Boris Johnson’s personal mobile phone number has been freely available on the internet for the past 15 years, it has been revealed.
The number, in a 2006 think tank press release that was not deleted, appears to be the one the PM uses.
Last week, officials denied Mr Johnson had been advised to change his number.
Labour MP Rachel Hopkins said the availability of Mr Johnson’s phone number had implications for security, lobbying and the risk of blackmail.
While former national security adviser Lord Ricketts warned that hostile states with “sophisticated cyber capabilities” or criminal gangs could have access to the prime minister’s number.
The crossbench peer added he would have thought a change in mobile number on becoming PM would be an “elementary security precaution these days”.
It is understood there were suggestions within government that he should be less willing to pass on his contact details to external organisations.
Downing Street declined to comment on Thursday evening after the number’s availability was first reported by the celebrity gossip email newsletter, Popbitch.
In 2006, Mr Johnson was MP for Henley and the shadow higher education minister, and the press release invited journalists to contact him for further comment about a related issue.
Just two years later, he successfully stood to become mayor of London.
Attempts by the PA news agency to call the number on Thursday night were met by an automated message saying the phone was “switched off”, with an invitation to “please try later or send a text”.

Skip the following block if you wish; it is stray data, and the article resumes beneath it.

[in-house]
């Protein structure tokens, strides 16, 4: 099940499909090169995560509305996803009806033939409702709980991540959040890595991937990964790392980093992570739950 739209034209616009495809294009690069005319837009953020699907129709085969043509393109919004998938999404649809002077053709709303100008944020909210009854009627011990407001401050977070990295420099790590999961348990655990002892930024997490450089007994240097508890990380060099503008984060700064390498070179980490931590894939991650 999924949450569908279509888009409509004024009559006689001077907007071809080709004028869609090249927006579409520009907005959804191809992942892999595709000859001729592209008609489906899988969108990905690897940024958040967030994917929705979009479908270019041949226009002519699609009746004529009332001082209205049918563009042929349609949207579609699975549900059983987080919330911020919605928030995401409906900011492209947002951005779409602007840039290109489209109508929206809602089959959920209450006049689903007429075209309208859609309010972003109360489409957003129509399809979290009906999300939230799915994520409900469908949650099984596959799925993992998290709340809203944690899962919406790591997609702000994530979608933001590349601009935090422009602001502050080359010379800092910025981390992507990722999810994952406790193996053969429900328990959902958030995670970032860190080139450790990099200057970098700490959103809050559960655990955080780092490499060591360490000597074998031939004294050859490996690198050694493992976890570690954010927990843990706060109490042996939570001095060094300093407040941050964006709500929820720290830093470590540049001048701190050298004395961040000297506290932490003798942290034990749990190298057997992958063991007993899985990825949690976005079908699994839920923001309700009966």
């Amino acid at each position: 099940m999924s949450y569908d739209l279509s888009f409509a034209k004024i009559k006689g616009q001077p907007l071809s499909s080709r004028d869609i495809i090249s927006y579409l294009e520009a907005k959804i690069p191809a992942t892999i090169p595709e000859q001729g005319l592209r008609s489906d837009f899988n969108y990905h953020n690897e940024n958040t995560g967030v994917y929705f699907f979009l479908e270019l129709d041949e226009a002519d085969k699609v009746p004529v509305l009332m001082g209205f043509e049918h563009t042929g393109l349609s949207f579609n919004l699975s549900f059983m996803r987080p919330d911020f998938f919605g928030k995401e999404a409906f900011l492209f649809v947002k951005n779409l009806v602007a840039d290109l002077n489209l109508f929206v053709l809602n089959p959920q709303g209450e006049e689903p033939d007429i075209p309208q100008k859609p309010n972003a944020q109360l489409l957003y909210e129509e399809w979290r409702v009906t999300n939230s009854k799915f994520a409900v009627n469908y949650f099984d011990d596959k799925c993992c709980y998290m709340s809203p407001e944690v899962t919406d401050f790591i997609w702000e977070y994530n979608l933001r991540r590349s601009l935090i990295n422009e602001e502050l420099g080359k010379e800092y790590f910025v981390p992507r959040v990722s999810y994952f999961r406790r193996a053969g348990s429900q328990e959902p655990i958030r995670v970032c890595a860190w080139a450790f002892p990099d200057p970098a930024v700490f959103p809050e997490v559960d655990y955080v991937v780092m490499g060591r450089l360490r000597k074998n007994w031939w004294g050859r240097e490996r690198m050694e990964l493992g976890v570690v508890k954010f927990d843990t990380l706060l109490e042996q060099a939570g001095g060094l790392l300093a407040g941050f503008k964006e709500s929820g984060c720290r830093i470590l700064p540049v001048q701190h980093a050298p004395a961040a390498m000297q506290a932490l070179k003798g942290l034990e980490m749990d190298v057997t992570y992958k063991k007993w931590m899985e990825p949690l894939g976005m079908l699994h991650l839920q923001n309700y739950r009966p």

Mr Johnson has been criticised for how he uses his mobile phone in recent weeks, amid broader questions about lobbying within the government.
It was revealed earlier this month that the prime minister had a text exchange with businessman Sir James Dyson at the start of the pandemic.
In the exchange, Mr Johnson promised to “fix” an issue with the tax system, so that Sir James’s staff could stay in the UK long enough to build ventilators needed by the NHS.
The prime minister said he had done the “right thing” in “shifting heaven and earth and doing everything I possibly could” to help increase supply.
But Labour leader Sir Keir Starmer said it was wrong that friends “who’ve got the prime minister’s number can access him and ask about tax breaks”.
The Daily Telegraph recently reported the UK’s most senior civil servant, Simon Case, had suggested Mr Johnson change his number because it was too widely known.
And the Times reported last week that a universal credit claimant once contacted Mr Johnson directly “asking for help with their benefit claim”, after they were passed the prime minister’s number by a friend.
Ministers are issued with official mobile phones when they get a job in government but are allowed to keep their personal ones.